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MacIneirghe v. County of Suffolk

United States District Court, E.D. New York

April 1, 2015



STEVEN I. LOCKE, Magistrate Judge.

Presently before the Court in this civil rights action is a motion by Plaintiffs Brian Macineirghe ("Brian"), Ian Macineirghe ("Ian"), and Tomas Macineirghe ("Tomas", together with Brian and Ian, "Plaintiffs" or the "Macineirghes"), brought by Order to Show Cause ("OTSC"), DE [55], seeking to: (1) compel the production of surveillance footage alleged to be relevant to Plaintiffs' underlying claims; (ii) modify the scheduling order to permit Plaintiffs to conduct a deposition relating to the surveillance footage; and (iii) impose sanctions in the form of an adverse inference jury instruction for the alleged spoliation of evidence, in the event the surveillance footage no longer exists. The OTSC is directed at Defendants North Shore Long Island Jewish Health System Inc. ("LIJ"), Southside Hospital, Cesar Gregorio Benavides and Miguel Gonzales (collectively, the "Hospital Defendants"). On March 18, 2015, the Hospital Defendants submitted opposition to the OTSC, DE [62]. The remaining Defendants, County of Suffolk, Suffolk County Police Department, Suffolk County Sheriff's Department, Jonathan C. Allen, James Boswell, Peter Hansen, Charles Gambino, John Diffley, Mark Bendetti, Christopher Anskat, and Craig Knudsen (collectively, the "County Defendants") did not oppose the OTSC. For the reasons set forth below, the OTSC is granted in part and denied in part.

I. Background

Unless otherwise noted, the following facts are drawn from the Complaint ("Compl."). Plaintiffs are individuals who, at all relevant times, resided in East Islip, New York. See Compl. ¶ 5. Brian and Ian are brothers; Tomas is their father. See id. ¶ 45. Defendant Southside Hospital is a private hospital in Bay Shore, New York. See id. ¶ 21. Defendants Benavides and Gonzales were employed by Southside Hospital at the time of the complained-of events. See id. ¶¶ 22-23. The County Defendants consist of a municipality, its police and sheriff's departments, and several individual members thereof. See id. ¶¶ 6-16.

According to the Complaint, on Friday March 23, 2012, Brian was waxing his car in the backyard of Plaintiffs' property located at 27 Irish Lane, East Islip, New York (the "Premises"). See id. ¶ 29. Ian and Tomas were inside the residence on the Premises at the time. See id. ¶ 38. At approximately 1:30 p.m., though Brian "w[as] not acting in an unlawful and/or unreasonable manner, " Defendants Allen and Boswell, together with "other members of the Suffolk County Police Department, unlawfully entered upon the [Premises] without warrant and or justification." Id. ¶¶ 30-31.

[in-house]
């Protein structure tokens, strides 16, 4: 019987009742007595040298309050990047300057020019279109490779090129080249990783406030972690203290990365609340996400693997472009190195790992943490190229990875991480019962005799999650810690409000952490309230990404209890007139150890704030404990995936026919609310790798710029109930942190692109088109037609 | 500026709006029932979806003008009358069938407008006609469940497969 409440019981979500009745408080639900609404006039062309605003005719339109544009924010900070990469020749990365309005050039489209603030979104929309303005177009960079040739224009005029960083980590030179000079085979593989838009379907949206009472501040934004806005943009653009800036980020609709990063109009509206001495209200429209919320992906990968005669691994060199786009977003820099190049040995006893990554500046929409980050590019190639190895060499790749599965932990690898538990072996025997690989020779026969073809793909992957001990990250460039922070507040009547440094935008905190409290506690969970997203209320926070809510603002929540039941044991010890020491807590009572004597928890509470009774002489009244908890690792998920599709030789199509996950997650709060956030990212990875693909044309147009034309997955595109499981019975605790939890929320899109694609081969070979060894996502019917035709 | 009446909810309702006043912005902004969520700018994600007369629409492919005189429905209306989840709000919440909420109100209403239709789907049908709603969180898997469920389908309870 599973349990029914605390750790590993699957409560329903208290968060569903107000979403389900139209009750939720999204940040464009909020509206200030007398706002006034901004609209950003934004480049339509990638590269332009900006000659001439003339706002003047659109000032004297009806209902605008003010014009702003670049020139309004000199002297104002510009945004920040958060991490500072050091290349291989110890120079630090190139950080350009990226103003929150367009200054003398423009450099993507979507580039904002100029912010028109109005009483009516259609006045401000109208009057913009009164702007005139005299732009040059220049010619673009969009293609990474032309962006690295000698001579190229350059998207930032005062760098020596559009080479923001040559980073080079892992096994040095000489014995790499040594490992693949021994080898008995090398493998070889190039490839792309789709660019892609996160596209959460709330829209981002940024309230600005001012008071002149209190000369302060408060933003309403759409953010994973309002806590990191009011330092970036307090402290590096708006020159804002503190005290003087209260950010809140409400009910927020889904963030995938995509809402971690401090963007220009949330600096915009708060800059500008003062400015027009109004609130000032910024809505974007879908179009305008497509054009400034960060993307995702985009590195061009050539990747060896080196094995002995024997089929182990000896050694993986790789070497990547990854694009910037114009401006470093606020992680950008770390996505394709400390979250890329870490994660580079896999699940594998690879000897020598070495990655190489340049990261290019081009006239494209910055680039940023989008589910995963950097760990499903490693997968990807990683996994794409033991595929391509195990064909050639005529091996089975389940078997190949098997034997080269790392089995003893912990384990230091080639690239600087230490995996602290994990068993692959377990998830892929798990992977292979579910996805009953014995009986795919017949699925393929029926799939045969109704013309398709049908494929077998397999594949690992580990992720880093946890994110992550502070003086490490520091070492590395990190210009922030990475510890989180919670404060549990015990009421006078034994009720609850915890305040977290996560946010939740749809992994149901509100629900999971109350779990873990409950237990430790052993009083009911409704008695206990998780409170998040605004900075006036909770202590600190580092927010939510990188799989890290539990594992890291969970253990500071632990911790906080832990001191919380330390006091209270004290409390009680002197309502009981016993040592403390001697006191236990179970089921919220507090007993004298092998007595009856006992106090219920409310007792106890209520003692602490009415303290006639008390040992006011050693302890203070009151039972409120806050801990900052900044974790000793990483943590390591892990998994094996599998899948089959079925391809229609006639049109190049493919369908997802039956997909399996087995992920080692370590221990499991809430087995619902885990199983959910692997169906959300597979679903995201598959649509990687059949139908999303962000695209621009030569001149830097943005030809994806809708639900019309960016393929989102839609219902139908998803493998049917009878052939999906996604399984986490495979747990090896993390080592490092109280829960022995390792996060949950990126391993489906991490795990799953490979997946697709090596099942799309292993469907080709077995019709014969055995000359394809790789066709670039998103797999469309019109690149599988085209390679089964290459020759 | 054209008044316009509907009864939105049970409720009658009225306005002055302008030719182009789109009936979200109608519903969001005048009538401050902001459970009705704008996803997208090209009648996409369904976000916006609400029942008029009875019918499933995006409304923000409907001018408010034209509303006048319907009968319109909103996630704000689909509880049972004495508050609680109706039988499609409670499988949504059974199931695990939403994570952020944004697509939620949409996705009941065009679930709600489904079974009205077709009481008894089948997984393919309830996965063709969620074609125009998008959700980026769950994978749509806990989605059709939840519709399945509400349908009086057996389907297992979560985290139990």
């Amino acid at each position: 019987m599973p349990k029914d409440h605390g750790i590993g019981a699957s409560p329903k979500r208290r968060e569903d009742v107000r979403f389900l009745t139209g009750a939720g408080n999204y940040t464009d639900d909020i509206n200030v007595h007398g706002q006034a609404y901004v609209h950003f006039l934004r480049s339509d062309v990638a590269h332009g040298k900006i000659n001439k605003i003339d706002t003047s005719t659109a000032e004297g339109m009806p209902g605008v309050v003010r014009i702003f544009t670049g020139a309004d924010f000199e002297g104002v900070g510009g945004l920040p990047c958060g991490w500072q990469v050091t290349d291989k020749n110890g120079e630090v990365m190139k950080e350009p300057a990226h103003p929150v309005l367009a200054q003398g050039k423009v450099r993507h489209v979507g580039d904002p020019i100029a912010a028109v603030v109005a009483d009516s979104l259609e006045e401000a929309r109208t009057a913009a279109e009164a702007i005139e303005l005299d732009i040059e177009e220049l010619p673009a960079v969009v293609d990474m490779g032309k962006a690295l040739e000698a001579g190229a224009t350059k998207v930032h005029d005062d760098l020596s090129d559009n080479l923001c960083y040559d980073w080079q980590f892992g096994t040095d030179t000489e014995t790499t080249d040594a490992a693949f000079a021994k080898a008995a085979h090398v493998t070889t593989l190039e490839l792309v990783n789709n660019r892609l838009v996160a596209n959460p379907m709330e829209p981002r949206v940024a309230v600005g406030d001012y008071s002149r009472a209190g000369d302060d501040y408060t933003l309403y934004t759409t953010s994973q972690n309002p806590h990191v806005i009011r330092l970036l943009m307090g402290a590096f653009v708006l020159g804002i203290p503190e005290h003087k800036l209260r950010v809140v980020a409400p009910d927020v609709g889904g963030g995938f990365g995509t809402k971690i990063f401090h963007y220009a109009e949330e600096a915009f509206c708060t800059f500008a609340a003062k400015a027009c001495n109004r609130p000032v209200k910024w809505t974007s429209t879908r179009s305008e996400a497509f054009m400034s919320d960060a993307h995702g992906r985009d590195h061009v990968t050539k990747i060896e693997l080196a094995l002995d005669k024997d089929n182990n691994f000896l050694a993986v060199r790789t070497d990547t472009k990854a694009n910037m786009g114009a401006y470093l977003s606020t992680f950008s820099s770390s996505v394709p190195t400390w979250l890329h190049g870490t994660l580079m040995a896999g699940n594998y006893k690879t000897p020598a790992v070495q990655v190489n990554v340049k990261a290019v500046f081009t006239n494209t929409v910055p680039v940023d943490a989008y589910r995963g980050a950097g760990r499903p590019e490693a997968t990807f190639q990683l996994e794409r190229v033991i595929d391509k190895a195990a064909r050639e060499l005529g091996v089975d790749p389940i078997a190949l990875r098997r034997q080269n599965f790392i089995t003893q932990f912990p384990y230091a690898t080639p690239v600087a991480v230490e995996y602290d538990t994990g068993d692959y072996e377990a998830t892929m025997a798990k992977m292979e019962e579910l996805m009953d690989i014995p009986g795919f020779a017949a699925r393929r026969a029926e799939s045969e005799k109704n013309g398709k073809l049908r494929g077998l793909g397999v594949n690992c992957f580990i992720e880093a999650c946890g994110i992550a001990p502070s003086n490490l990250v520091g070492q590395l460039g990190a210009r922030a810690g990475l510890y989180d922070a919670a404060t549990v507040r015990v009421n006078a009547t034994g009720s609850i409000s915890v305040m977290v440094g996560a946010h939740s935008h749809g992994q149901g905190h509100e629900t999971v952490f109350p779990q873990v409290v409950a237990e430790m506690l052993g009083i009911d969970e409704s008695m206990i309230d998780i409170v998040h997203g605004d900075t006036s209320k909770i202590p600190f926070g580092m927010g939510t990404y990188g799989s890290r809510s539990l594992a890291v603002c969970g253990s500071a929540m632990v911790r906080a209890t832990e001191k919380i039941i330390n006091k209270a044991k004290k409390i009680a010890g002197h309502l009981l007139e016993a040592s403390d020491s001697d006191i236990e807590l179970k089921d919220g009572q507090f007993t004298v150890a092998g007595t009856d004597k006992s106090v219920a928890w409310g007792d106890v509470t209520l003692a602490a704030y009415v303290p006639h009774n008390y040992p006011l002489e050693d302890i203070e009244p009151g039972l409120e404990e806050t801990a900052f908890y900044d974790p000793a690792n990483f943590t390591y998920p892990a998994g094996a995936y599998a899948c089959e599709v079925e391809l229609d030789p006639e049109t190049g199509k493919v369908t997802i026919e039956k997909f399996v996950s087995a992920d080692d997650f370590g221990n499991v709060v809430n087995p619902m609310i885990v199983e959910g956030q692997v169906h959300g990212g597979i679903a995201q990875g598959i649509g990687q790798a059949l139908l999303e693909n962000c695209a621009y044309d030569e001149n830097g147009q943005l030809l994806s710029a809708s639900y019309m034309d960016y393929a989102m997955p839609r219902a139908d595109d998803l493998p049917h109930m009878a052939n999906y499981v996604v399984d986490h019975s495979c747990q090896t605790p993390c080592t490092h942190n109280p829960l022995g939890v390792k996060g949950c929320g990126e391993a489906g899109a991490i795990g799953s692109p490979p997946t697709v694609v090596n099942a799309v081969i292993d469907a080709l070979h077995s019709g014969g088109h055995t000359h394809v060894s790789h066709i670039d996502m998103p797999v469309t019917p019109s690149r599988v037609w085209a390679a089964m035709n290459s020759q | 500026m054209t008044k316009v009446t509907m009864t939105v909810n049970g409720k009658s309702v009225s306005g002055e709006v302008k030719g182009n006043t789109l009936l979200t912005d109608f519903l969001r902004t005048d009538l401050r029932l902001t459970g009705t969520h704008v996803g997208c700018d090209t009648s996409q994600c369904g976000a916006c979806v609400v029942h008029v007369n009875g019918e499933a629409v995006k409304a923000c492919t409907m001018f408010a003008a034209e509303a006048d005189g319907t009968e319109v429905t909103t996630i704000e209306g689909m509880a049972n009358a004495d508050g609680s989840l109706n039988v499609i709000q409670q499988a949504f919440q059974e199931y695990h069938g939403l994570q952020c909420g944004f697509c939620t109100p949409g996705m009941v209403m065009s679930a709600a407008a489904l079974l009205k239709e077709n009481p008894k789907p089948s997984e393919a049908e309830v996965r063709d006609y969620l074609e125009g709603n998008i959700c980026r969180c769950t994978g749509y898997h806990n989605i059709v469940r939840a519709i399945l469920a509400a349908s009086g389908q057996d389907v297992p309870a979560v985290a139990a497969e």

While on the Premises, Defendants Allen and Boswell, together with others, "threatened, harassed, attacked, punched and/or kicked" Brian "without legal justification and/or lawful reason." Id. ¶ 32. Plaintiffs allege a litany of actions by Defendants Allen and Boswell, and others, including: "charg[ing] at" Brian and "slam[ing him] onto the hood of his automobile, " id. ¶ 33; "handcuff[ing]" Brian and "plac[ing him] under arrest without reason, legal justification and/or probable cause, " id. ¶ 34; "punch[ing] and/or otherwise str[iking]" Brian while his hands were handcuffed behind his back, id. ¶ 35; and "threaten[ing] to taze' Brian and cause other bodily harm" to him, id. ¶ 36.

Upon hearing Brian "plead[ing] for someone to help him, " Ian and Tomas responded and "continually asked why [Brian] was being placed under arrest." Id. ¶¶ 38-39. Plaintiffs claim that they did not "threaten, attack and/or act aggressively toward" any of the County Defendants. Id. ¶ 40. Defendants Hansen, Gambino, and other members of the County Police Department subsequently arrived at the Premises. See id. ¶ 41. Brian was placed under arrest, placed into a police car, and transported to Southside Hospital. See id. ¶¶ 42-43. According to Plaintiffs, the County Defendants "refused to inform Ian and Tomas where they were taking Brian." Id. ¶ 44.

Thereafter, Ian and Tomas learned that Brian had been taken to Southside Hospital and traveled there. See id. ¶ 45. Ian and Tomas entered the hospital and were given "visitor" passes. See id. ¶ 47. Upon entering, Ian and Tomas "found Brian seated in the hospital handcuffed to a chair rail, bleeding and under the control and supervision of [Defendants] Allen, Boswell, Anskat, Hansen, Gambino and other members of the Suffolk County Police Department." Id. ¶ 49. The County Defendants continually refused to inform Tomas why Brian had been arrested and why he was bleeding. See id. ¶ 50.

Plaintiffs claim that "Ian and Tomas attempted to leave [Southside Hospital] under their own power" but that they were followed into the hospital's parking lot by Defendant Boswell and others, and Tomas was "placed under arrest and handcuffed without warrant, probable cause or justification." Id. ¶ 52. Similarly, when Ian attempted to exit the parking lot in his vehicle, he "was unlawfully and without probable cause stopped, searched and subsequently handcuffed and placed under arrest by [Defendant] Knudsen and other members of the Suffolk County Police Department." Id. ¶ 53. The Macineirghes were all "held and unreasonably, unjustifiably and unlawfully imprisoned by" the County Defendants. Id. ¶¶ 57-58.

Plaintiffs allege that certain oral and written statements, including arrest reports, felony complaints, prosecution worksheets, and misdemeanor information sheets, were made by the County Defendants in connection with Plaintiffs' arrest and subsequent prosecution. See id. ¶ 59. In addition, Plaintiffs allege that oral and written statements were made by the Hospital Defendants, including Defendants Benavides and Gonzalez, in connection with Plaintiffs' arrest and prosecution. See id. ¶ 60. Specifically, Plaintiffs allege that members of the Suffolk County Police Department "instructed and/or conspired with" the Hospital Defendants "as to what to write on certain criminal complaints, court depositions and other statements." Id. ¶ 61.